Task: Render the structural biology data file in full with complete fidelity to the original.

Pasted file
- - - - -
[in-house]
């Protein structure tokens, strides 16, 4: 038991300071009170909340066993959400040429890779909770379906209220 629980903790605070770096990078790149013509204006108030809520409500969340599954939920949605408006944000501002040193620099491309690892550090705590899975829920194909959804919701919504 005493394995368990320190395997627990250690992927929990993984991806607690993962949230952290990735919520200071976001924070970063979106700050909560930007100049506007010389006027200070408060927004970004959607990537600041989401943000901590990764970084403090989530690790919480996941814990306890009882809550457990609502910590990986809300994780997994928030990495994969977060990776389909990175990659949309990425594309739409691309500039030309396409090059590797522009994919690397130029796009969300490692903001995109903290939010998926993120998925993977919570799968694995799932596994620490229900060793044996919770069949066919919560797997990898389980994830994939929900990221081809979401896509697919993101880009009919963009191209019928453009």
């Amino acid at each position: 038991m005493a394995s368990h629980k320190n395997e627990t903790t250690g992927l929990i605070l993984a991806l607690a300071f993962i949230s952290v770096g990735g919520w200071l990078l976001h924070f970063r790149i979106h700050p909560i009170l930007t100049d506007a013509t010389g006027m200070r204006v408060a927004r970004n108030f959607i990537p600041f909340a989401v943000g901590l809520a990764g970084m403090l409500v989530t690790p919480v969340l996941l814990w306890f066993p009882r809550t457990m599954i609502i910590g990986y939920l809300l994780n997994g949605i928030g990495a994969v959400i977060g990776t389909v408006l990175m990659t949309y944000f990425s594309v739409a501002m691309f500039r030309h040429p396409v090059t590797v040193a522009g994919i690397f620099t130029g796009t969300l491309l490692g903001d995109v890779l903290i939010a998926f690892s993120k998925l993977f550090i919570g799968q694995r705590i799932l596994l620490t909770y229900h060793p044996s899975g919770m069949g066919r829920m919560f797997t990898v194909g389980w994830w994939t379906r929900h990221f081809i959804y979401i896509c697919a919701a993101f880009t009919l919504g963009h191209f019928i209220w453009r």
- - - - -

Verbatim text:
[in-house]
């Protein structure tokens, strides 16, 4: 038991300071009170909340066993959400040429890779909770379906209220 629980903790605070770096990078790149013509204006108030809520409500969340599954939920949605408006944000501002040193620099491309690892550090705590899975829920194909959804919701919504 005493394995368990320190395997627990250690992927929990993984991806607690993962949230952290990735919520200071976001924070970063979106700050909560930007100049506007010389006027200070408060927004970004959607990537600041989401943000901590990764970084403090989530690790919480996941814990306890009882809550457990609502910590990986809300994780997994928030990495994969977060990776389909990175990659949309990425594309739409691309500039030309396409090059590797522009994919690397130029796009969300490692903001995109903290939010998926993120998925993977919570799968694995799932596994620490229900060793044996919770069949066919919560797997990898389980994830994939929900990221081809979401896509697919993101880009009919963009191209019928453009």
């Amino acid at each position: 038991m005493a394995s368990h629980k320190n395997e627990t903790t250690g992927l929990i605070l993984a991806l607690a300071f993962i949230s952290v770096g990735g919520w200071l990078l976001h924070f970063r790149i979106h700050p909560i009170l930007t100049d506007a013509t010389g006027m200070r204006v408060a927004r970004n108030f959607i990537p600041f909340a989401v943000g901590l809520a990764g970084m403090l409500v989530t690790p919480v969340l996941l814990w306890f066993p009882r809550t457990m599954i609502i910590g990986y939920l809300l994780n997994g949605i928030g990495a994969v959400i977060g990776t389909v408006l990175m990659t949309y944000f990425s594309v739409a501002m691309f500039r030309h040429p396409v090059t590797v040193a522009g994919i690397f620099t130029g796009t969300l491309l490692g903001d995109v890779l903290i939010a998926f690892s993120k998925l993977f550090i919570g799968q694995r705590i799932l596994l620490t909770y229900h060793p044996s899975g919770m069949g066919r829920m919560f797997t990898v194909g389980w994830w994939t379906r929900h990221f081809i959804y979401i896509c697919a919701a993101f880009t009919l919504g963009h191209f019928i209220w453009r």